Using multiple methods, we propose to examine the communicative context in which patients make their decisions and how their thinking unfolds in this context. We will focus on the experiences of three groups of patients: patients seeking predictive genetic testing for a neuro-degenerative condition (e.g. Huntington's Disease, HD); patients seeking predictive genetic testing for a condition where testing has little utility or it is deferred; and prospective parents seeking pre-natal genetic testing, either for a known familial risk or following an antenatal foetal anomaly ultrasound scan. These cases will illuminate different experiences that patients may have in deciding on a genetic test. The case of HD will show how a patient settles on a decision to take a test knowing a 'bad' outcome foretells a future of impairment. The predictive test of little or deferred utility will mostly involve young adults and will illuminate the experience of wrestling with a decision in a formative period in life with no immediate clinical implications. Prospective parents working with the genetics service in light of a familial risk of a genetic condition will illuminate the importance of personal and family experience in the decision process, while those referred after an ultrasound anomaly scan will shed light on the experience of adjusting to unexpected information in a short period of time. In each case, patients and their families are faced with complex information about tests, testing pathways and potential outcomes.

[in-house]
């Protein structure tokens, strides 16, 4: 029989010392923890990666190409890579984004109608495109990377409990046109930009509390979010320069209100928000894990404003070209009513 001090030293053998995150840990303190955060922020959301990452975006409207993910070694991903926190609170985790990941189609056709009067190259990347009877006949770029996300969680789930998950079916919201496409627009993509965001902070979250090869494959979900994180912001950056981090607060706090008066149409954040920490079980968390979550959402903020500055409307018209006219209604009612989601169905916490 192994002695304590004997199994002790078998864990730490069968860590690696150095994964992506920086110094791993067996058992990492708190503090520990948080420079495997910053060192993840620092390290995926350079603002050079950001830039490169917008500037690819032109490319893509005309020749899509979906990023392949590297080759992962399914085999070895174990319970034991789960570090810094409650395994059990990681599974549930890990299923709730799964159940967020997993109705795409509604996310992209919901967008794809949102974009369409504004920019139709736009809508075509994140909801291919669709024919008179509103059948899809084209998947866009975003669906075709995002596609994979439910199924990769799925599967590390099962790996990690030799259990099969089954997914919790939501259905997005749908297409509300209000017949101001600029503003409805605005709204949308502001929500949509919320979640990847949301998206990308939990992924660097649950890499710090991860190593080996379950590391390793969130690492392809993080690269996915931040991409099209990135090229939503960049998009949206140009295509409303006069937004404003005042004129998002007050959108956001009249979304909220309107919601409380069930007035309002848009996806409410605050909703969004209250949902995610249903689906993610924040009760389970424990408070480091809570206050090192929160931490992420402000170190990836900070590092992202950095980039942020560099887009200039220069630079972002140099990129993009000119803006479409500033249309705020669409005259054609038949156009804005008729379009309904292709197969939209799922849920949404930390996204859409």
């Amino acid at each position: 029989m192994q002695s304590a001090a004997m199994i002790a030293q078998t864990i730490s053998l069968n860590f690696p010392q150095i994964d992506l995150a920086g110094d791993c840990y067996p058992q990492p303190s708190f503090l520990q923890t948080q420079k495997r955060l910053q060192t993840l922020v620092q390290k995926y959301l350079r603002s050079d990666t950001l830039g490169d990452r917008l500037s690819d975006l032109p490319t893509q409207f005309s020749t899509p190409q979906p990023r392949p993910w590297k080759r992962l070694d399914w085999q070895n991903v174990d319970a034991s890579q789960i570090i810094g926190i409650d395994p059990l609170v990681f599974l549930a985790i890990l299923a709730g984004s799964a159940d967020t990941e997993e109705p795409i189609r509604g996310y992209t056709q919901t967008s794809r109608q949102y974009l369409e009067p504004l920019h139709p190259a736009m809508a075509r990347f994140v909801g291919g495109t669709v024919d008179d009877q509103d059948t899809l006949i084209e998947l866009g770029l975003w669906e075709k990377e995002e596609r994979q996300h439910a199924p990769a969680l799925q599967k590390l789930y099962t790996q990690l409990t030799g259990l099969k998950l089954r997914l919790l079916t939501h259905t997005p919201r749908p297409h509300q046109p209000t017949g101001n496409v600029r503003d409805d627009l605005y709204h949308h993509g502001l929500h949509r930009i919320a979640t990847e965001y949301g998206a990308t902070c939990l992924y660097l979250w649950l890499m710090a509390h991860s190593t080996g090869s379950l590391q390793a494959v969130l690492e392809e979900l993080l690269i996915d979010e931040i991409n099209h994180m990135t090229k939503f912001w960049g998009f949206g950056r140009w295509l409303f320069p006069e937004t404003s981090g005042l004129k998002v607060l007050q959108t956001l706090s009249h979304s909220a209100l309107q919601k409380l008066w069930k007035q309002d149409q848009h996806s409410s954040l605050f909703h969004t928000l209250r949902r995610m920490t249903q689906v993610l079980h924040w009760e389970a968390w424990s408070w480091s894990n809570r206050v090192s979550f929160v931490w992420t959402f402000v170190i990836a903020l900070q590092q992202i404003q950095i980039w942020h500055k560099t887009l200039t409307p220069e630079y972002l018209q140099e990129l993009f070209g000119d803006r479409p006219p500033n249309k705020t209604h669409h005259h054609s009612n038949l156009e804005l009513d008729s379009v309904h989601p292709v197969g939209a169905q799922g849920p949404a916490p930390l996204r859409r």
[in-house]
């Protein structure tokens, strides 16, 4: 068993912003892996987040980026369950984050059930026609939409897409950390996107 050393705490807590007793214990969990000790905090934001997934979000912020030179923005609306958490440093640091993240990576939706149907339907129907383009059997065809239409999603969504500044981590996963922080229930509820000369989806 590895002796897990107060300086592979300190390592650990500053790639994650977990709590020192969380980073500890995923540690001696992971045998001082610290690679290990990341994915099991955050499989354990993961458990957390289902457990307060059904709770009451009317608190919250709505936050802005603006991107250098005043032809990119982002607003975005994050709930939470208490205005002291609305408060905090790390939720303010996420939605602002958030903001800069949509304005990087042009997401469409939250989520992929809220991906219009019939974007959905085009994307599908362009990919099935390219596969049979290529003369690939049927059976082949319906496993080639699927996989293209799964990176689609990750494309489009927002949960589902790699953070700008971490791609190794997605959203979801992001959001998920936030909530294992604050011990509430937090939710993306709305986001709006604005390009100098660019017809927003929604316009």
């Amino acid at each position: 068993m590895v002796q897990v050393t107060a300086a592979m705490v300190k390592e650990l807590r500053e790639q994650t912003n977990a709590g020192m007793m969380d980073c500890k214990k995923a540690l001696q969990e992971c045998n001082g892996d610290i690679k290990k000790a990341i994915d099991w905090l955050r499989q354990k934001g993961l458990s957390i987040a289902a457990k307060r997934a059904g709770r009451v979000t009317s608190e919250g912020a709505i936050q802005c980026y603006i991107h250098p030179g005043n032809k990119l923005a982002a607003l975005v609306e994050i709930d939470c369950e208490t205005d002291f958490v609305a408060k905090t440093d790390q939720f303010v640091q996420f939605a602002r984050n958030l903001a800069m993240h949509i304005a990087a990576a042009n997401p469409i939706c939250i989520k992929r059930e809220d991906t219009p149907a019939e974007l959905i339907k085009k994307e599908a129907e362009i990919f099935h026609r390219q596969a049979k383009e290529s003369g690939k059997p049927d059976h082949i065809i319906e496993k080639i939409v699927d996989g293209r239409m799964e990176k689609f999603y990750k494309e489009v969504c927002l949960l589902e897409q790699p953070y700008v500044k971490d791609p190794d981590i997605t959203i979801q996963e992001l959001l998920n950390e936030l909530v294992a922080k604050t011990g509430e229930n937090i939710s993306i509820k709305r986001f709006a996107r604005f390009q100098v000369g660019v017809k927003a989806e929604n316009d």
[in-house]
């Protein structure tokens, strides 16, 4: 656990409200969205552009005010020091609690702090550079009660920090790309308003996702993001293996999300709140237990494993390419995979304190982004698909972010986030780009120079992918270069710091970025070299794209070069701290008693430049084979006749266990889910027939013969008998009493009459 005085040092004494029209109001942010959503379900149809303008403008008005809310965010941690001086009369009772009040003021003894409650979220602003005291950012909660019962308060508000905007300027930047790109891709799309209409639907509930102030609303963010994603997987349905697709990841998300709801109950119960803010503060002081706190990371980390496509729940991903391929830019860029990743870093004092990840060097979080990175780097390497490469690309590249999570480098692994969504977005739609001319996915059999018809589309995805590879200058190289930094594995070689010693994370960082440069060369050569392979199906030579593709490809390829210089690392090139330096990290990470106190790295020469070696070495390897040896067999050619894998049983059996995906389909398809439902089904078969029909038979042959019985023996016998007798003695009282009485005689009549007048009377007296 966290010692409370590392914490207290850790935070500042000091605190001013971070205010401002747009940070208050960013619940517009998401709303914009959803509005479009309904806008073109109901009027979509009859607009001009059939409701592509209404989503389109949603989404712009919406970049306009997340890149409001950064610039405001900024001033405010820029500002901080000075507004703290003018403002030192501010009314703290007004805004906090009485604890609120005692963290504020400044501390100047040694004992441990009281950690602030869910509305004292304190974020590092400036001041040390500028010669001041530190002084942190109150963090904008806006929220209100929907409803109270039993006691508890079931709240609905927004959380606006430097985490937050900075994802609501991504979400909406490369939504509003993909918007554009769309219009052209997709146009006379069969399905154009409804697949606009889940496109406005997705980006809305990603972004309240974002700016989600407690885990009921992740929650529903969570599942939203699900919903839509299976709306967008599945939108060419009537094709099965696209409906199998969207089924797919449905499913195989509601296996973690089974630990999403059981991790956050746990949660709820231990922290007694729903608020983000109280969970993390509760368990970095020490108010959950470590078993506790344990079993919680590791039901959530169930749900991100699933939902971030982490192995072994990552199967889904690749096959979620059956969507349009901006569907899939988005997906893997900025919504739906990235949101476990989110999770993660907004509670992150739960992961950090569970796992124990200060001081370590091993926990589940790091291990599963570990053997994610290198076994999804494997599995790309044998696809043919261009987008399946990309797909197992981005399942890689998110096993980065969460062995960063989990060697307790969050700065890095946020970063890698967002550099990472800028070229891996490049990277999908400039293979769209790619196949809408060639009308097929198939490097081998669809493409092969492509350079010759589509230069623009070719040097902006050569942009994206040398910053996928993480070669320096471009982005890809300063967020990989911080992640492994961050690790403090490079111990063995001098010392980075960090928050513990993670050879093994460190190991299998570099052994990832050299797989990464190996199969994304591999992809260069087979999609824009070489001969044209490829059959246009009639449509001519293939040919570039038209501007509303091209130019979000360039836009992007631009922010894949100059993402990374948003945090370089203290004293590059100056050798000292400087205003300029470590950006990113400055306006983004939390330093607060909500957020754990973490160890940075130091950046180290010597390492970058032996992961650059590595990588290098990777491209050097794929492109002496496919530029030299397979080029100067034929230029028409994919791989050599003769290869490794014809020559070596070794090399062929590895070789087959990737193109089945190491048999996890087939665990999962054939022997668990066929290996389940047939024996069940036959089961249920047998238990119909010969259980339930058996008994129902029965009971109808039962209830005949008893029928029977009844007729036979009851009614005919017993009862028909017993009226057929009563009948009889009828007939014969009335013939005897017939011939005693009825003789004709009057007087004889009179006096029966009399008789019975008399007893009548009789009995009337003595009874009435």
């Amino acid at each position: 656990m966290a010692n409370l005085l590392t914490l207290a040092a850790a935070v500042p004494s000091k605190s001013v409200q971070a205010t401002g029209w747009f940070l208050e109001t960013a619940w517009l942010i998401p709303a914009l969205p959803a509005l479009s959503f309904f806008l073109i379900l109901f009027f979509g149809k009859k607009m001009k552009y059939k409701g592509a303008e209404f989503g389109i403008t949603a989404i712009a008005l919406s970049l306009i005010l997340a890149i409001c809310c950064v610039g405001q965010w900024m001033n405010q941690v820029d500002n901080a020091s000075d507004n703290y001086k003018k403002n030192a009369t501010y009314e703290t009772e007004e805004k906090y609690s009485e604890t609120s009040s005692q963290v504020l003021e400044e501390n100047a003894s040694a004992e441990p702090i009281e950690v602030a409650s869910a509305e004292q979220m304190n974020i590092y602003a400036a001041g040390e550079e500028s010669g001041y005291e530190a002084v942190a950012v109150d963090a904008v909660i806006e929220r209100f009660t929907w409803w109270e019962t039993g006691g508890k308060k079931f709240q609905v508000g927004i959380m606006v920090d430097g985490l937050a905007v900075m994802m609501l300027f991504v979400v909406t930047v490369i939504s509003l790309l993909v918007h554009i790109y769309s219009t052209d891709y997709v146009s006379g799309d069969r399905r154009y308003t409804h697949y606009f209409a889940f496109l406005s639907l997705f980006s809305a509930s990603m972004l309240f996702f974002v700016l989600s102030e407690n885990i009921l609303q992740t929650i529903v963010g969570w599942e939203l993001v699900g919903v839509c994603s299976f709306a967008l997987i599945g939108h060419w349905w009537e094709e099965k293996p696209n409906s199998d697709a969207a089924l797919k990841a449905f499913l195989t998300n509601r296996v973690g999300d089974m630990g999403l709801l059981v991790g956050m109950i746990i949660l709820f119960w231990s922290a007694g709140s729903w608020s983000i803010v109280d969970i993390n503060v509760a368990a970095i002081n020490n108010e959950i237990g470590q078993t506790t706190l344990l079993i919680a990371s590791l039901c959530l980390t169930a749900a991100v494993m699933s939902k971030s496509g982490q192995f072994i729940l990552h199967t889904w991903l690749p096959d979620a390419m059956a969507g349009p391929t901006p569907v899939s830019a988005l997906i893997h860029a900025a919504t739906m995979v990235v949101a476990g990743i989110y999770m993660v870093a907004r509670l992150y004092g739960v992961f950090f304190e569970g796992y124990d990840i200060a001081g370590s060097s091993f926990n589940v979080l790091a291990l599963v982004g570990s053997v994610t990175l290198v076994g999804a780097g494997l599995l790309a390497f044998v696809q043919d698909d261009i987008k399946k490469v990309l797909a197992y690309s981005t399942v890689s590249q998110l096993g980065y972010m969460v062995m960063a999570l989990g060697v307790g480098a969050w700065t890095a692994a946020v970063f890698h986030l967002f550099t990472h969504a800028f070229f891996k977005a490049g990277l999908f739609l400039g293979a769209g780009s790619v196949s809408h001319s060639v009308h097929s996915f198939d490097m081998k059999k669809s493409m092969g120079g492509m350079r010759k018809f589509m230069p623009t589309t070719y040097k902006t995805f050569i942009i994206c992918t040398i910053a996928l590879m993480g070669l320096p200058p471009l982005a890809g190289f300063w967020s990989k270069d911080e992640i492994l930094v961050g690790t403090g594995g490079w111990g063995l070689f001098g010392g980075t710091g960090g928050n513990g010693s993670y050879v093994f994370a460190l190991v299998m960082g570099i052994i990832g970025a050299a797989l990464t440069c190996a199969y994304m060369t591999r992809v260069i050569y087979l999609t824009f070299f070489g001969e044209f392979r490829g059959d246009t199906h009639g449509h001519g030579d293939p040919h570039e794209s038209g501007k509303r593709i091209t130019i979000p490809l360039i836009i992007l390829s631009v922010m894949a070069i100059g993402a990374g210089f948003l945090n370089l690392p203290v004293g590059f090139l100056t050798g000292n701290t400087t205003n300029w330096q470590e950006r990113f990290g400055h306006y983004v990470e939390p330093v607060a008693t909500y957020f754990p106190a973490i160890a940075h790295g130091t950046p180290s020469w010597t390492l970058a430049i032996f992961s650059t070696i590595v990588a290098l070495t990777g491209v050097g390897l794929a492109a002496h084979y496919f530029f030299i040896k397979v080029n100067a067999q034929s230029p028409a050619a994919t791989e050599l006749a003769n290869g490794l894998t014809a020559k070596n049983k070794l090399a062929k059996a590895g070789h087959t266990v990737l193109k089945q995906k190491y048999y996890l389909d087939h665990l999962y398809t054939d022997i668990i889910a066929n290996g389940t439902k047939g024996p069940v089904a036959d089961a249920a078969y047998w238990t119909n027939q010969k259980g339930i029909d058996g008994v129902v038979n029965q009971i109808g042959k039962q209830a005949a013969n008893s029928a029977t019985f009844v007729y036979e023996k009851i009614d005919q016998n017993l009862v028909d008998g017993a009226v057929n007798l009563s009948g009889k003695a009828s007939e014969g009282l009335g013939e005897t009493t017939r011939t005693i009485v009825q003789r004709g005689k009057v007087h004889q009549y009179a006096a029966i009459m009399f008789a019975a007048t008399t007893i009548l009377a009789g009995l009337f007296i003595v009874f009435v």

By following people as they make their decision we will observe the clinical encounters and the patients will gather information on their own thoughts, on what people are saying to them, and what other information they are seeking or interacting with. While fully aware of the need for great ethical sensitivity in this enquiry, we will document how genetic information from outside the clinic (as framed by scientists, marketers, journalists, charities and special interest groups) is brought into the clinic discussion and the patients' reports of their own thinking. The conversations between patients and counsellors in clinic are important to this process, but this conversation is increasingly relativized by rapidly evolving scientific insights and supplemented by outside perspectives. Combining insights from all involved will enable us to develop our understanding of how patients come to their decision, and the effect of outside ideas and framings on this process. Simultaneously, by comparing the thinking of the different groups of patients, we will gain insight into the effect of different experiences of time on this thinking, and explore whether and how these reflections might be facilitated by decision support tools.